Although, in the wake of his death last weekend, there has been much scorn about the constraints under which Sir Walter Winterbottom operated, the Football Association made a far-reaching decision when it appointed him director of coaching and England team manager after the war.
Previously, the team had been in the charge of an FA official and a trainer, invariably from one of the London clubs, such as Arsenal's Tom Whittaker.
Some obituarists have churlishly dwelt upon Winterbottom's failure to win a World Cup, his defeats at the hands of the mighty Hungarians (who had learned from a fellow Lancastrian, Jimmy Hogan) in 1953 and 1954, or the scholarly demeanour which sometimes distanced him from the hurly-burly of the dressing-room, but he was a true colossus of English football, the extent of whose influence it is almost impossible to calculate.
Nearly 50 years after Walter set down the first coaching course at Lilleshall, I had a courier knock on my door with a beautiful rug sent from an official of a far-flung football association who was desperate for his brother to attend an international football seminar in England. Ken Jones has already written here of some of the illustrious foreign coaches whom Winterbottom attracted as guest lecturers for his courses.
Bill Nicholson was a disciple. Bobby Robson. And Ron Greenwood. Even though the FA overlooked Winterbottom for secretary when he resigned in 1962, Alf Ramsey's 1966 World Cup success with the West Ham trio of Bobby Moore, Geoff Hurst and Martin Peters owed something to his predecessor.
How was the FA so perverse as to allow Winterbottom to drift out of football? The councillors were so keen not to become overshadowed again, as they had been by Stanley Rous, that they elected as secretary instead a trade union official, Denis Follows.
I cannot bring to mind the precise constitutional situation at this distance, which was exceedingly tangled, but the all-powerful Rous had got himself into the position of being Fifa president and FA secretary at one and the same time and, when the newspapers started campaigning for his protégé, Winterbottom, to be the new secretary, it is not difficult to imagine how the cunning power broker, Harold Thompson, could swing a vote of some small-minded people against an enlightened candidate.
The electorate, incidentally, comprised the entire FA Council, some 80-odd members, a novel selection process indeed. Almost as bizarre as that which confronted the eager Winterbottom when he arrived at the Victoria Hotel in Sheffield in 1946 for his first meeting with the England selection committee to pick the team to play Northern Ireland. There were seven club directors on the committee, plus the newly appointed manager. Everyone put forward their nominations and ballots ensued for each position.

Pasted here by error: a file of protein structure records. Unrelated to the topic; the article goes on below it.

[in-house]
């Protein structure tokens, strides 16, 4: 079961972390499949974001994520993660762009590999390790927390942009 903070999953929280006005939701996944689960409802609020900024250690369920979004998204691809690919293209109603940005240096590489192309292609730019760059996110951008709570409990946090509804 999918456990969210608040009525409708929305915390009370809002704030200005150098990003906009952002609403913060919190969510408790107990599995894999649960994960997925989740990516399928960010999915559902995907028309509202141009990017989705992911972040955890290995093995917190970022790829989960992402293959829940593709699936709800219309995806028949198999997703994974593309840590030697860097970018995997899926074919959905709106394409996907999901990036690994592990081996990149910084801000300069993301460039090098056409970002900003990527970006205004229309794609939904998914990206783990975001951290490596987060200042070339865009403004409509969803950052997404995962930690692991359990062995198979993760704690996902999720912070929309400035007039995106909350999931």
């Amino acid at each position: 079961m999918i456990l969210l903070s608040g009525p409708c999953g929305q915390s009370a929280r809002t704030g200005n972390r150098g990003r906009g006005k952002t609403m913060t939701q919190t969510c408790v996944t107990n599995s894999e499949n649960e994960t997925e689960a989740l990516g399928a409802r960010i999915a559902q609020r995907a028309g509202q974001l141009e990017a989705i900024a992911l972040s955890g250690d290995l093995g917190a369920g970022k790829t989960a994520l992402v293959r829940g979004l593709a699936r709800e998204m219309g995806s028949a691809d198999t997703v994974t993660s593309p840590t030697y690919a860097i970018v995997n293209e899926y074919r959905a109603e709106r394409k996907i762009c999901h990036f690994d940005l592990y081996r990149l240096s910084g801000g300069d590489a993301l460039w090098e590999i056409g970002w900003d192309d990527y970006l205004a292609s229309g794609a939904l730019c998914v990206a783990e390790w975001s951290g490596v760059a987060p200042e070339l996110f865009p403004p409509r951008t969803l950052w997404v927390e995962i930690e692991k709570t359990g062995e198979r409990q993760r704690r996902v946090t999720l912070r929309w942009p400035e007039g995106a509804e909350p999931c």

In those days it was not definite that England would enter World Cups and therefore preparation for bigger things did not occur to anyone. An England cap was often an honour for long and distinguished service, so Winterbottom was pleased when Football League representative matches could be used instead as a method of recognising deserving players.
Invariably, the senior players would play a large part in organising the team and it must have been daunting initially for Winterbottom, with only a handful of League appearances, to face a team containing the likes of Frank Swift, Stan Matthews, Raich Carter, Tommy Lawton and Wilf Mannion.
The main thing Winterbottom did learn from Hungary was the value of a settled side and, despite tragically losing Roger Byrne, Duncan Edwards and David Pegg to the Munich air crash, he had settled on a promising 4-2-4 team, built around Bobby Robson and the captain, Johnny Haynes, which scored a bucketful of goals in 1960-61.
Key players such as Haynes, Jimmy Armfield, Bryan Douglas, the Blackburn Rovers winger, and Bobby Charlton were fixtures in the team for two and a half seasons, but unfortunately, by the time of the 1962 World Cup in Brazil, the spine of the team was broken. Bobby Smith, the Spurs striker, was injured and Peter Swan, the Sheffield Wednesday centre-half, fell ill, before England were eliminated in the quarter-finals by Brazil.
Winterbottom was often asked who he thought was the better player, Stan Matthews or Tom Finney. The selectors were fortunate enough to have to choose between these two magnificent English wingers. He believed that for efficiency Finney was the greater player, contributing more goals and assists, but that no one could match Matthews for sheer entertainment. They played in the same England forward line on 18 occasions, Matthews on the right wing, Finney on the left.
The charming man whose thirst for knowledge could never be slaked was surfing the internet at nearly 90. If you could market the football know-how passing through those church gates next Friday, you would make a fortune.
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